And Jordan has groomed a new generation of scientists to lead this change. Just this fall, working in the Jordan lab, Courtney Jones, PhD, and Brett Stevens, PhD, were able to pinpoint the LSC’s source of energy — instead of glucose, it turns out these cells depend on “burning” amino acids — and these young researchers were also able to show why ventoclax works: It stops the cells’ ability to use amino acids for energy.
“The work to understand how amino acids fuel LSCs was only possible through a great collaborative effort,” Jordan says. “Alongside our team’s expertise in stem cells, we partnered with Dr. Angelo D’Alessandro, a leading expert on metabolism.”
“We had previously shown that some alternate form of energy was important for LSCs and that ventoclax stopped their ability to use it,” says Courtney Jones. “Now, after these studies, we were able to fill in that missing piece of the puzzle to implicate amino acids: LSCs need amino acid metabolism and venetoclax stops it.” Their results are published in the journal Cancer Cell.
Meanwhile the Jordan lab’s Brett Stevens, Courtney Jones, Amanda Winters, Shanshan Pei, and Mohammad Minhajuddin, had been backfilling our understanding of the science behind Joel Rutstein’s clinical trial, showing that the clinical trial did, in fact, target LSCs in these patients, and that the trial accomplished this, as predicted, by nixing LSCs’ energy metabolism.
“Patients’ results showed that the trial was working, but we also needed to show why it was working — that it wasn’t just some other effect of adding venetoclax to treatment. Our work shows that the reason patients improved is because we turned off LSC metabolism and specifically killed these cells,” says Brett Stevens. Stevens’s science is published along with the results of the clinical trial in the prestigious journal Nature Medicine.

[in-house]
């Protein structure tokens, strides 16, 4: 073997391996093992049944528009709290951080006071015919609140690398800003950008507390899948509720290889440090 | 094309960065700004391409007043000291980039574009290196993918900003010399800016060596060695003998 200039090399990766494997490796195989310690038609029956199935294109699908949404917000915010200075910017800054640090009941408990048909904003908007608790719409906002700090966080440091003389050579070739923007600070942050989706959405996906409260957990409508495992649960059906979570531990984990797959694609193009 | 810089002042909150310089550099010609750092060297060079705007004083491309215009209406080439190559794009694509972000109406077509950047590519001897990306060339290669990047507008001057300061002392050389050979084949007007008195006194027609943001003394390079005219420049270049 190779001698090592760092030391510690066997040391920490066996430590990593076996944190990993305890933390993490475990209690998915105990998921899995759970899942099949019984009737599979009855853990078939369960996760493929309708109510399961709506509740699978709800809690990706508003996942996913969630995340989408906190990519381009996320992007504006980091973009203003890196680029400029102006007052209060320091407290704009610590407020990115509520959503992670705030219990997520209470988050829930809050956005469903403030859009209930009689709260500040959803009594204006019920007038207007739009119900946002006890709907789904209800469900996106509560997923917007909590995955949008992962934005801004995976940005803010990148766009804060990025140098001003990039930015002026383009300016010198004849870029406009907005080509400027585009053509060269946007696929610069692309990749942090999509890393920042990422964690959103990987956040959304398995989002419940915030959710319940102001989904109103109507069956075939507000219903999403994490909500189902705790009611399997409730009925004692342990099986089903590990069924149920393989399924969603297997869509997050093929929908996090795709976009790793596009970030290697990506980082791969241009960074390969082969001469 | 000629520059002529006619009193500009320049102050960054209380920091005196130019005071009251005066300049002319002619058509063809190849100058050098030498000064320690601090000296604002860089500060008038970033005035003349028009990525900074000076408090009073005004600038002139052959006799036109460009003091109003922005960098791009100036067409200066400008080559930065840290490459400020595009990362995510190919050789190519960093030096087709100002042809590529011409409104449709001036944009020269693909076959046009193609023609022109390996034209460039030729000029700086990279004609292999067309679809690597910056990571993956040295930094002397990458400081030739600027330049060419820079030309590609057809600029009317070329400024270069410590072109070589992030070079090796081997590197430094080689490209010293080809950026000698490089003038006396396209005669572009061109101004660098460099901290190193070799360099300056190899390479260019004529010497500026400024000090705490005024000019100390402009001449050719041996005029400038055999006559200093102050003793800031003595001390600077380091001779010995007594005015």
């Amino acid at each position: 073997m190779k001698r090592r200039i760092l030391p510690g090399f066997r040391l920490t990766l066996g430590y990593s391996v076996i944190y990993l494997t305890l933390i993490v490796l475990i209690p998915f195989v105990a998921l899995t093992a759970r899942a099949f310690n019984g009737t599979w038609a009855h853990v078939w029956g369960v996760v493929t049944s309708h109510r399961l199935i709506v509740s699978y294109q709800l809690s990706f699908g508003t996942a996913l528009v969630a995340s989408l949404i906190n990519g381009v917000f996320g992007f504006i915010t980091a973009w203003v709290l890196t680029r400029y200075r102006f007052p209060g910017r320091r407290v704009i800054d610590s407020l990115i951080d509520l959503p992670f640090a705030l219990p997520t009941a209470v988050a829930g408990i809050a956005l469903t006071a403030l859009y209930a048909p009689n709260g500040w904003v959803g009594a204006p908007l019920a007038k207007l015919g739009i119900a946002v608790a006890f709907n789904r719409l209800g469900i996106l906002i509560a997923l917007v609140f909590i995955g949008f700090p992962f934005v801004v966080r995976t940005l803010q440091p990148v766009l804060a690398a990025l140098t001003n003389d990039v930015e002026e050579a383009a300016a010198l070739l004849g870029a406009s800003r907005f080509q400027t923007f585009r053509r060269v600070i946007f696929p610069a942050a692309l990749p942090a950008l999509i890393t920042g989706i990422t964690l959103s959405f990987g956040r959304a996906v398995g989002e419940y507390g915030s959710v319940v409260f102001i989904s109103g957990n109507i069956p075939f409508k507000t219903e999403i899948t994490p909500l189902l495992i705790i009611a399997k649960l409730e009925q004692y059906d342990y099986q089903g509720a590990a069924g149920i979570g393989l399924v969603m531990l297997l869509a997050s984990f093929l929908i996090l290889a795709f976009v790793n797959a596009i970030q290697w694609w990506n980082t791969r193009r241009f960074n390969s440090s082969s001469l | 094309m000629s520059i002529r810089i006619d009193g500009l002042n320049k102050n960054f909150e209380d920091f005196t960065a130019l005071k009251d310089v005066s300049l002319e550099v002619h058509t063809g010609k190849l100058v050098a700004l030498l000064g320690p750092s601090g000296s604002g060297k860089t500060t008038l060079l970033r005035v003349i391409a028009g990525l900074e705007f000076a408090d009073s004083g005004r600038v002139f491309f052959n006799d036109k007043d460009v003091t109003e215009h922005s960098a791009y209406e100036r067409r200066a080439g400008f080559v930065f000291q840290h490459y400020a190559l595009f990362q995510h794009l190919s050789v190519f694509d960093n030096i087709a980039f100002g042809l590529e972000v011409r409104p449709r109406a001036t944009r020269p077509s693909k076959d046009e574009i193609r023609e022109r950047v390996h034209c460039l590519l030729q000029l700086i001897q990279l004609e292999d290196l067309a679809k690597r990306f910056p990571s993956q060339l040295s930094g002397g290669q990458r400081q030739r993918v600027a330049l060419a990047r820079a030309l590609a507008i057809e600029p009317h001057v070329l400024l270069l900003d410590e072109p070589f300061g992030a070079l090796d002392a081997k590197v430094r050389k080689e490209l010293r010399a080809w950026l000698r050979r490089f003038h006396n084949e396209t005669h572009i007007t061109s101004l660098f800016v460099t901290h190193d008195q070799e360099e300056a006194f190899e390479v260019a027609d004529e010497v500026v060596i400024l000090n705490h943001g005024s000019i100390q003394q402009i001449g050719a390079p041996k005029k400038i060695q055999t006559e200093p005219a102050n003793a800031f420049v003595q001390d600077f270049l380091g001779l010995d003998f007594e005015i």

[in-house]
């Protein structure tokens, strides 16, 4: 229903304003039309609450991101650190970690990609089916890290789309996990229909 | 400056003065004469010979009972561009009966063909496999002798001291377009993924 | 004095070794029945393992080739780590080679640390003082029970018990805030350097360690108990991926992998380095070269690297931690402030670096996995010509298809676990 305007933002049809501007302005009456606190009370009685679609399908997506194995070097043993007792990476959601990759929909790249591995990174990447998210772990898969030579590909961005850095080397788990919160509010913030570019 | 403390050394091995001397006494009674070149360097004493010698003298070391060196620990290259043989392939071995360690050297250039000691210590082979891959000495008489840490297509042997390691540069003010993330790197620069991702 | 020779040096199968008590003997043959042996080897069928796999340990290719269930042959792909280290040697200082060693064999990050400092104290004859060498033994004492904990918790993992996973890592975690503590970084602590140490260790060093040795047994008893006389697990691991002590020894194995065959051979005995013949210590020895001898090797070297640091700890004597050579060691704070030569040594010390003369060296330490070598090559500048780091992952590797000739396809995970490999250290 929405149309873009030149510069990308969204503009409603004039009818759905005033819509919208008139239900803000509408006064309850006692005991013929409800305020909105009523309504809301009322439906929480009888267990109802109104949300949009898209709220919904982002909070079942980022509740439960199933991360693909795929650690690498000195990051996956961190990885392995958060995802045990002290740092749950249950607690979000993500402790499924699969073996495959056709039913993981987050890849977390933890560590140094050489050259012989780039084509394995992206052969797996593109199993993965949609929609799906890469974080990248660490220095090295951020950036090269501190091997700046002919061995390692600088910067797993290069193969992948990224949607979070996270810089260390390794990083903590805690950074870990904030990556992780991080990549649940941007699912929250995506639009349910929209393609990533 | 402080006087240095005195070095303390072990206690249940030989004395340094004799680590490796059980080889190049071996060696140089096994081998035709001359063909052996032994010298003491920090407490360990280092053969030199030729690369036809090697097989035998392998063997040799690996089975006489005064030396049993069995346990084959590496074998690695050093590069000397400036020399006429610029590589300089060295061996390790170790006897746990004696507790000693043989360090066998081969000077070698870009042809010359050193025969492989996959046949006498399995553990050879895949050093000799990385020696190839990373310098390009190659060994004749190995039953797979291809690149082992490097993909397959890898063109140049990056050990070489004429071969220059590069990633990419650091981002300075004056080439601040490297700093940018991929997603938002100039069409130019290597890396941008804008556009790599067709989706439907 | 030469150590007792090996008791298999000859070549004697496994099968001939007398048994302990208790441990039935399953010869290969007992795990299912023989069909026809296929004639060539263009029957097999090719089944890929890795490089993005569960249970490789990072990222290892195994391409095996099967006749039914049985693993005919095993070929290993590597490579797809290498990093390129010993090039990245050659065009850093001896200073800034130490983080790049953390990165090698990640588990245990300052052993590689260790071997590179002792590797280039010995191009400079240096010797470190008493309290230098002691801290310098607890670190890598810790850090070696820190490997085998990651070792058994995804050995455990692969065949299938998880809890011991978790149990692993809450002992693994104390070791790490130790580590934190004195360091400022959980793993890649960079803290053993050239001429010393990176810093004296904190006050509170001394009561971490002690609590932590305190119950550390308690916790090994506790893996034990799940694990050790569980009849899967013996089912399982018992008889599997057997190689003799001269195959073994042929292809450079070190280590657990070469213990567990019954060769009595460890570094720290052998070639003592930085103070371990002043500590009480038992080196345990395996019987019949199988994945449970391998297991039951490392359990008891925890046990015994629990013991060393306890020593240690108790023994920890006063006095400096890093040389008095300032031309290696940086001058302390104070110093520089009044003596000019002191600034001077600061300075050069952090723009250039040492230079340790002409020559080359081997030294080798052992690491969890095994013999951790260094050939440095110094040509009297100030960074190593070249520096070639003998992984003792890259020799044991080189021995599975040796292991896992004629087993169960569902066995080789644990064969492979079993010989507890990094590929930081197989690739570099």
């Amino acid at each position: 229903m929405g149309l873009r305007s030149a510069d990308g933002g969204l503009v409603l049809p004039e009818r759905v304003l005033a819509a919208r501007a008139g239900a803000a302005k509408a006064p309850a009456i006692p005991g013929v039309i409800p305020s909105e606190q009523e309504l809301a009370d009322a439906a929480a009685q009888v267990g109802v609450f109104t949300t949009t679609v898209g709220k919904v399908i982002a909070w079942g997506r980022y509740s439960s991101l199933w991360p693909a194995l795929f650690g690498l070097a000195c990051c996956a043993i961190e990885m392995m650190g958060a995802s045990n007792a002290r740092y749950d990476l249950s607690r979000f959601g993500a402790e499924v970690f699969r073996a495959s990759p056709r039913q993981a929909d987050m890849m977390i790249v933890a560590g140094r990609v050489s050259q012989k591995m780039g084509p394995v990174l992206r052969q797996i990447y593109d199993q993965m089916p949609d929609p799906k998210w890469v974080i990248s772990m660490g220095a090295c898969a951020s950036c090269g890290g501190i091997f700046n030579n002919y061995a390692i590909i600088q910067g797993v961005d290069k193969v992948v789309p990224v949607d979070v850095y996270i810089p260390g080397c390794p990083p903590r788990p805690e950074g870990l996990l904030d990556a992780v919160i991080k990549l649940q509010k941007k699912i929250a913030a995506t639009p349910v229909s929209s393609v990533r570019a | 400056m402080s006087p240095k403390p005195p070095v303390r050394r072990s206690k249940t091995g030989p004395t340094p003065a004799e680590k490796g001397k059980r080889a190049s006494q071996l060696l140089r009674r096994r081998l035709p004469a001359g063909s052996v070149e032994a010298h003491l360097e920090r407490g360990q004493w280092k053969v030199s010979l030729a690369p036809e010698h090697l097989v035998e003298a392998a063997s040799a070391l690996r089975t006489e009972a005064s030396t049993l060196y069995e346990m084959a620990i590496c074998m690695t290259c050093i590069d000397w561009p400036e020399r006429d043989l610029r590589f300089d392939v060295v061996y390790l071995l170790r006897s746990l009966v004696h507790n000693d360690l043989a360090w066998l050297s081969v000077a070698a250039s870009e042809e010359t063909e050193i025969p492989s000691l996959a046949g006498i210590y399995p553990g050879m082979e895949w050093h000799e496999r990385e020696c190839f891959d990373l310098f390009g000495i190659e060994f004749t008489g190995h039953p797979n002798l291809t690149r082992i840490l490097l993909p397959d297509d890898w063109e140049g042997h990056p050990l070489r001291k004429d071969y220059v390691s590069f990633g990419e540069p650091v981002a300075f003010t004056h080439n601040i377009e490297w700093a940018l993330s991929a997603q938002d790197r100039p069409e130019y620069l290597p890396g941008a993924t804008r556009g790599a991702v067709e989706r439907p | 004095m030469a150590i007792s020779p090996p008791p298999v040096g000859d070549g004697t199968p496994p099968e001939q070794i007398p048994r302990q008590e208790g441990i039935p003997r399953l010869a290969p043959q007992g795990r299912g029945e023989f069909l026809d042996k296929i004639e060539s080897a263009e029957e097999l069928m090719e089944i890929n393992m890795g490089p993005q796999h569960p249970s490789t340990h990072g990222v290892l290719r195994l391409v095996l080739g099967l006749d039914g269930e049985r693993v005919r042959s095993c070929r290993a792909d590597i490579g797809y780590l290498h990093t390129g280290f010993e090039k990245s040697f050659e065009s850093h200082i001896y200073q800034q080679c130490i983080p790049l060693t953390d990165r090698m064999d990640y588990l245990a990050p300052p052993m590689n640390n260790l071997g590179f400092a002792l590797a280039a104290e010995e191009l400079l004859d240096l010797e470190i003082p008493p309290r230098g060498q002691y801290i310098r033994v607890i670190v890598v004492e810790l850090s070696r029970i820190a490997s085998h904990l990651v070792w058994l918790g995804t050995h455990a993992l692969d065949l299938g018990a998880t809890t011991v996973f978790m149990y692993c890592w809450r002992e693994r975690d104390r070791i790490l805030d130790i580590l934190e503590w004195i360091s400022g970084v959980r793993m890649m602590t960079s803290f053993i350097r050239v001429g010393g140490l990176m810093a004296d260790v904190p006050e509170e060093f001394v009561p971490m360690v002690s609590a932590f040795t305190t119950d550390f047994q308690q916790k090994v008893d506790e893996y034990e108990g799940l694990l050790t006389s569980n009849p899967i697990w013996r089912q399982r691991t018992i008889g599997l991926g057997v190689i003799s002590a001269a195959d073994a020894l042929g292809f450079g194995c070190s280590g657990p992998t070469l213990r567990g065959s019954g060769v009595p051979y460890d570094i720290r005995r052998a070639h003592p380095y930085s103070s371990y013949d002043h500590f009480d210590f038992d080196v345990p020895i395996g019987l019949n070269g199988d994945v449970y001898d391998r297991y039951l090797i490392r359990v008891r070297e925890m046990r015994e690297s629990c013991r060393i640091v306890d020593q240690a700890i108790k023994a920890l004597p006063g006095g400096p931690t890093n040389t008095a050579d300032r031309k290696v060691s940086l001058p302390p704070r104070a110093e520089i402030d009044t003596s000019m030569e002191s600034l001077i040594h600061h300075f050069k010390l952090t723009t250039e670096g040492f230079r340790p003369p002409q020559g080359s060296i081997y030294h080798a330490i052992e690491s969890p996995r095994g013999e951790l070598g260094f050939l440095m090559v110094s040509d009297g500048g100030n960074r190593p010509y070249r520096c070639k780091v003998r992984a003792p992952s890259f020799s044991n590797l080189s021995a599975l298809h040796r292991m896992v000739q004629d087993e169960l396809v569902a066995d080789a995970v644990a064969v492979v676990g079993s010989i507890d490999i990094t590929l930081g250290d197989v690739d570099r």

Based on the very promising clinical trial results at CU, along with similar findings from several other cancer centers around the country, venetoclax is poised to receive FDA approval for the treatment of AML. More importantly, the science from Jordan’s lab and the unique collaboration with Pollyea and Smith who believed in it promises to provide even better therapies for AML.
“There is still plenty of work to do for patients with AML,” says Jordan. “Even though the early trials have shown major improvements, it’s clear that not all patients are cured.”
Now with a better understanding of LSCs in hand, Jordan and his collaborators are optimistic that they and scientists around the country will soon be able to provide even more options for patients with AML.
“When I was a fellow, I learned how to tell AML patients they were going to die,” Pollyea says. “Now I’m talking with my patients about their vacations and how their grandchildren are doing. It’s a fundamental change to the treatment of AML.”
As for Joel Rutstein, he says, “My story isn’t a real exciting one. There’s no car chase, no femme fatal. I don’t know why I happened to get diagnosed when I did or why this treatment happened to come around when it did. I just know that if I weren’t on this drug program, I wouldn’t be here.
This article was originally published on January 3, 2019, by the University of Colorado Cancer Center. It is republished with permission.